Hospital leaders have personal, professional responsibility for population health management

Healthcare leaders and hospital CEOs have a personal and profession responsibility to lead by example when it comes to preventing and managing chronic conditions like heart disease, stroke, cancer and diabetes, author Kim Ryan, CEO of Eastside Medical Center in Snellville, Georgia, writes in Hospitals & Health Networks.

After taking steps to improve her own personal health, Ryan implemented hospital-wide changes to make a difference among her employees and within the community, where population health management is a major focus area.

Here are three ways she says healthcare leaders can lead by example to encourage better health:

  • Promote personal health. Ryan and the hospital partnered with the Gwinnett County park system to start the Live Healthy Gwinnet initiative, which combines education, behavior change and clinical expertise from the Eastside Medical Center. The program encourages citizens to be active, eat healthy, get health check ups and sport a positive attitude through the combination of physical activity, education and counseling from physicians and staff, Ryan writes.

  • Organize various community activities. Eastside Medical Center also created the Walk the Talk program, which grouped citizens with healthcare professions who walked the trails of the parks together while discussing healthcare concerns and ways to get active. Through these types of initiatives, hospitals can align and promote wellness ideas and topics while directly interacting and being physically active with community members.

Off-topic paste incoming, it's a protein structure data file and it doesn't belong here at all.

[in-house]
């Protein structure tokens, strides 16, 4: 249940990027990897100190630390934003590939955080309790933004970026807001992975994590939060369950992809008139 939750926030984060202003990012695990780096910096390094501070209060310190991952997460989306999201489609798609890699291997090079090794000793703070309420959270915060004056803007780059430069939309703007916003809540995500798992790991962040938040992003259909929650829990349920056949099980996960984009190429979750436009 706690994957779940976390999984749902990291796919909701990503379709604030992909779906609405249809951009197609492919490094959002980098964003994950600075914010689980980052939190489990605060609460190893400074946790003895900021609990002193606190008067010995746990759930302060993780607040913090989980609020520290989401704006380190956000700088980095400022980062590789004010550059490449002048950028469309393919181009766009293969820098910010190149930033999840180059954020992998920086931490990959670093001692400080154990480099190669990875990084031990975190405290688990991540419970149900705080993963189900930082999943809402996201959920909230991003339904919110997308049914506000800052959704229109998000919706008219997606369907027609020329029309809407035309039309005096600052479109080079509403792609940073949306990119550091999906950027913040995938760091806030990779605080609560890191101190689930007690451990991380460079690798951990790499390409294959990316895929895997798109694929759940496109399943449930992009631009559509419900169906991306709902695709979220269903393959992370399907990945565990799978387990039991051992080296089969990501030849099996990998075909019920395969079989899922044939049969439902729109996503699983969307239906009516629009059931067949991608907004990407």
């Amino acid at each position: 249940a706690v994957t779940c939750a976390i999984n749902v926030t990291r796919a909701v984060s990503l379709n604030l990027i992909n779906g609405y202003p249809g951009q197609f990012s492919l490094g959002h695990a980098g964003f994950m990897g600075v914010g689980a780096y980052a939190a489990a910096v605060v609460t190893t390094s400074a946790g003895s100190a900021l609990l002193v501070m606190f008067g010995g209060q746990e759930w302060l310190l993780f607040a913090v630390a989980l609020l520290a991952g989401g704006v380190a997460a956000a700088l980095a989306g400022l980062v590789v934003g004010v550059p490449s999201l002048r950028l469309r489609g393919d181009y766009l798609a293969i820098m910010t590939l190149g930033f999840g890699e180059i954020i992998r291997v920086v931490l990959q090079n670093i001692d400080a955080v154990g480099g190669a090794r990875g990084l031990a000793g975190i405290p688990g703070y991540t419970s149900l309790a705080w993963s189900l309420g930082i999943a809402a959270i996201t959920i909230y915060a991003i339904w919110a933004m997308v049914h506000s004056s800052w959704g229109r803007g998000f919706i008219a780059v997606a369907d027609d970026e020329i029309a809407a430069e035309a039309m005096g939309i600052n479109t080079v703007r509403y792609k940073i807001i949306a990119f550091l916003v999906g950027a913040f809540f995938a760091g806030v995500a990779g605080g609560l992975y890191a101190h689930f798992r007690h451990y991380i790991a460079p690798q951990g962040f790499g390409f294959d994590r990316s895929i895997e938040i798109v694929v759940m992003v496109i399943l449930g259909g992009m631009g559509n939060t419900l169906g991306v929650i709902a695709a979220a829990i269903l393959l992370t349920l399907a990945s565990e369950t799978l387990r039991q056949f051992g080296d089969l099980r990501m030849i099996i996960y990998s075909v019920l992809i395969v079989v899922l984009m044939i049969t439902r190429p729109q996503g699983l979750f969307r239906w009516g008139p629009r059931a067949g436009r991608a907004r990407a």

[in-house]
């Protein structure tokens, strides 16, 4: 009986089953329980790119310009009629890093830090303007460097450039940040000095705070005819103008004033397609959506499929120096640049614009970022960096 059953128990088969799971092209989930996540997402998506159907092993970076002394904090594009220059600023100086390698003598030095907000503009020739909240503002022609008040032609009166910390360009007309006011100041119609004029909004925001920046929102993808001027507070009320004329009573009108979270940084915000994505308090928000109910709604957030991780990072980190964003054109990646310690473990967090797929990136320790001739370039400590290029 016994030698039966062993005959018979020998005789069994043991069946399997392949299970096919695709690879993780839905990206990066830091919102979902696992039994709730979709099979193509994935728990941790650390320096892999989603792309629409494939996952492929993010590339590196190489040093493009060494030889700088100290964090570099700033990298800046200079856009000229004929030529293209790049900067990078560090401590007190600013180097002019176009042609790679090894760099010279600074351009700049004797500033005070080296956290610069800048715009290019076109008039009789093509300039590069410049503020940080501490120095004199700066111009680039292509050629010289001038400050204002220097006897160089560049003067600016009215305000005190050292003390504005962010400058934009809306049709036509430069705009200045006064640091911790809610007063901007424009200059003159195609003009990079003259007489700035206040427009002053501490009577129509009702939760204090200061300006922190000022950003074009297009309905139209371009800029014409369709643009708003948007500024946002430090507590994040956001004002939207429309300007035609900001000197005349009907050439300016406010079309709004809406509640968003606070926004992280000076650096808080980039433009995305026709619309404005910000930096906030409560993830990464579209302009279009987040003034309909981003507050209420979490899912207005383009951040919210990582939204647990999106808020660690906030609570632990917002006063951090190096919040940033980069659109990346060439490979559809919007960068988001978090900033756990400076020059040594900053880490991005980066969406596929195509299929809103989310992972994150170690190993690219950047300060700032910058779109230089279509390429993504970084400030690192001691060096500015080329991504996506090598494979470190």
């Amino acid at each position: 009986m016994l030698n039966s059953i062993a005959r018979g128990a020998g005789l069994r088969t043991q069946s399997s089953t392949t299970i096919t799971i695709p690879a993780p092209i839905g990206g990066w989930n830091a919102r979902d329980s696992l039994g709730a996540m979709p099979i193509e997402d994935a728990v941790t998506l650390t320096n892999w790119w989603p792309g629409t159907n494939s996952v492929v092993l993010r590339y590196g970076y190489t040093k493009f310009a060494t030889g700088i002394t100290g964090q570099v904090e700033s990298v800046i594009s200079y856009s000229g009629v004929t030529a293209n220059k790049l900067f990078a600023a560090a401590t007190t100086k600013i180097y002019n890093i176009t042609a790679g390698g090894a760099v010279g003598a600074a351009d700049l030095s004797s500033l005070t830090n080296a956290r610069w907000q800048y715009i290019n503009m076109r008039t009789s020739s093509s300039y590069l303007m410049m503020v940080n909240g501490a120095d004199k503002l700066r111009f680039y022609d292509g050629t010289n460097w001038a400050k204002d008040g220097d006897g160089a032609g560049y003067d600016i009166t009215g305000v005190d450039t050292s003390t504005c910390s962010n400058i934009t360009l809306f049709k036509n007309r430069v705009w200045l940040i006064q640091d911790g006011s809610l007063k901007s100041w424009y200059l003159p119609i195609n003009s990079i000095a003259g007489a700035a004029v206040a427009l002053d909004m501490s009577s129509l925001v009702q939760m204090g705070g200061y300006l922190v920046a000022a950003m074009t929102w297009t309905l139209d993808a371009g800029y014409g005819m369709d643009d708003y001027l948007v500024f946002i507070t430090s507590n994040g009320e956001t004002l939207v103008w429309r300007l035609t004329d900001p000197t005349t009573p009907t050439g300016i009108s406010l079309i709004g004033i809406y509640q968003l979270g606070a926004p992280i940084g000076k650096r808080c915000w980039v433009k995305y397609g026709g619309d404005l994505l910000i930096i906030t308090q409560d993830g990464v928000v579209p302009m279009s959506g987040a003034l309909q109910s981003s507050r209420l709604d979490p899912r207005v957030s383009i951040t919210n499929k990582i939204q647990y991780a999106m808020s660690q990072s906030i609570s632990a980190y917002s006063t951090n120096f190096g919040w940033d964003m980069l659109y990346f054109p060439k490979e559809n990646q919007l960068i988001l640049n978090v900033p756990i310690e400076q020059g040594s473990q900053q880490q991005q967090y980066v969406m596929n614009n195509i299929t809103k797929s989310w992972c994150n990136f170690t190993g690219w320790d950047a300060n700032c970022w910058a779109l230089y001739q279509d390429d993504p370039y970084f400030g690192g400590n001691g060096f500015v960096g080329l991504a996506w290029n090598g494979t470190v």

• Partner for success. Find other companies and organizations that will join the fight against chronic disease and share the same vision and values for the community, Ryan writes. These partners can help promote healthful living principles, participate in regular activities, develop effective community partnerships and bring together different cultures and generations.

"I feel a personal sense of responsibility as the leader of this institution, but our institution has a responsibility to make our community well," Ryan writes. "This initiative starts with me and will end with a healthier, active community."

Leading by example also means having healthier employees interacting with the community, Gallup Business Journal reports. Healthcare organizations can do this by defining any major health, social and educational problems within their organizations. Next, they must accurately measure and assess the health elements that are most predictive of positive health outcomes.

Finally, organizations must create a healthy identity and align the hospital culture accordingly. Leverage the power of human behavior and maximize employee strengths to drive change, the article states.

To learn more:
- here's the H&HN article
- read the Business Journal article

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